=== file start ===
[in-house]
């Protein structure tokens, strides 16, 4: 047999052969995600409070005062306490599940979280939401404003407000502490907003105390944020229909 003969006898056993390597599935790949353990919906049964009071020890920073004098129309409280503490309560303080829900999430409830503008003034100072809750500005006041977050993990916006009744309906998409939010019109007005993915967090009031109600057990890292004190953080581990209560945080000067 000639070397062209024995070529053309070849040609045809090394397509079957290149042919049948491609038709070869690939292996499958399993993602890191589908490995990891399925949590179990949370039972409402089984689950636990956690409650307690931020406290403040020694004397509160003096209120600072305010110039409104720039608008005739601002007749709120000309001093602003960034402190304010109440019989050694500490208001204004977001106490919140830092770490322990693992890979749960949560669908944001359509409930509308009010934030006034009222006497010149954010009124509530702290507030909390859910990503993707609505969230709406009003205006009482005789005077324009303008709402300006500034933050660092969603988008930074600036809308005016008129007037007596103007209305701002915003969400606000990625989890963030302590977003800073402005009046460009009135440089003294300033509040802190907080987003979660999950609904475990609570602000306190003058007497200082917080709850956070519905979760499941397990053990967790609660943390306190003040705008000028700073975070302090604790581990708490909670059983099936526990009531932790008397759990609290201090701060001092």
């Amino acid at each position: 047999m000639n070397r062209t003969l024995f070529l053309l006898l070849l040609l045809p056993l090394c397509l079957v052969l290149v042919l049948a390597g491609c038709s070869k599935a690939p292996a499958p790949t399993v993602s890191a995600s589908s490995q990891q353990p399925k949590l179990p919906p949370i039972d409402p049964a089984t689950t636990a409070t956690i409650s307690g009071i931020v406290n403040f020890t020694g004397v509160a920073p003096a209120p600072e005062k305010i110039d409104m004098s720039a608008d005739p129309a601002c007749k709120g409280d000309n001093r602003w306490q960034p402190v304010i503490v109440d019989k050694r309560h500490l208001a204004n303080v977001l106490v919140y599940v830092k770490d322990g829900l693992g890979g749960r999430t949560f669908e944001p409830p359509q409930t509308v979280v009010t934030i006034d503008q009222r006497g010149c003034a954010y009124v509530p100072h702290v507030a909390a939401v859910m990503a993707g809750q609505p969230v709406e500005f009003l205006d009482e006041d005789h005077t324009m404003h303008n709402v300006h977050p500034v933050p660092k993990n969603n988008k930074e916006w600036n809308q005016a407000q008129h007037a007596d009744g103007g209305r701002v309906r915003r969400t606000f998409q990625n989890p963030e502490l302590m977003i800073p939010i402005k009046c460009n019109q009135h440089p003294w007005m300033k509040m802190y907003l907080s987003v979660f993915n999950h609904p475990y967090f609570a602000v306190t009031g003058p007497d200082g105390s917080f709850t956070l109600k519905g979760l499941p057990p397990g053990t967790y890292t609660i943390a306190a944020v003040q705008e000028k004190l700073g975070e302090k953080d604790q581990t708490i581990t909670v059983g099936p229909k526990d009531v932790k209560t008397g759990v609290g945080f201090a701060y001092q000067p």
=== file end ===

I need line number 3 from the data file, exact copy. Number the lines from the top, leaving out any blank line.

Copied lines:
């Amino acid at each position: 047999m000639n070397r062209t003969l024995f070529l053309l006898l070849l040609l045809p056993l090394c397509l079957v052969l290149v042919l049948a390597g491609c038709s070869k599935a690939p292996a499958p790949t399993v993602s890191a995600s589908s490995q990891q353990p399925k949590l179990p919906p949370i039972d409402p049964a089984t689950t636990a409070t956690i409650s307690g009071i931020v406290n403040f020890t020694g004397v509160a920073p003096a209120p600072e005062k305010i110039d409104m004098s720039a608008d005739p129309a601002c007749k709120g409280d000309n001093r602003w306490q960034p402190v304010i503490v109440d019989k050694r309560h500490l208001a204004n303080v977001l106490v919140y599940v830092k770490d322990g829900l693992g890979g749960r999430t949560f669908e944001p409830p359509q409930t509308v979280v009010t934030i006034d503008q009222r006497g010149c003034a954010y009124v509530p100072h702290v507030a909390a939401v859910m990503a993707g809750q609505p969230v709406e500005f009003l205006d009482e006041d005789h005077t324009m404003h303008n709402v300006h977050p500034v933050p660092k993990n969603n988008k930074e916006w600036n809308q005016a407000q008129h007037a007596d009744g103007g209305r701002v309906r915003r969400t606000f998409q990625n989890p963030e502490l302590m977003i800073p939010i402005k009046c460009n019109q009135h440089p003294w007005m300033k509040m802190y907003l907080s987003v979660f993915n999950h609904p475990y967090f609570a602000v306190t009031g003058p007497d200082g105390s917080f709850t956070l109600k519905g979760l499941p057990p397990g053990t967790y890292t609660i943390a306190a944020v003040q705008e000028k004190l700073g975070e302090k953080d604790q581990t708490i581990t909670v059983g099936p229909k526990d009531v932790k209560t008397g759990v609290g945080f201090a701060y001092q000067p």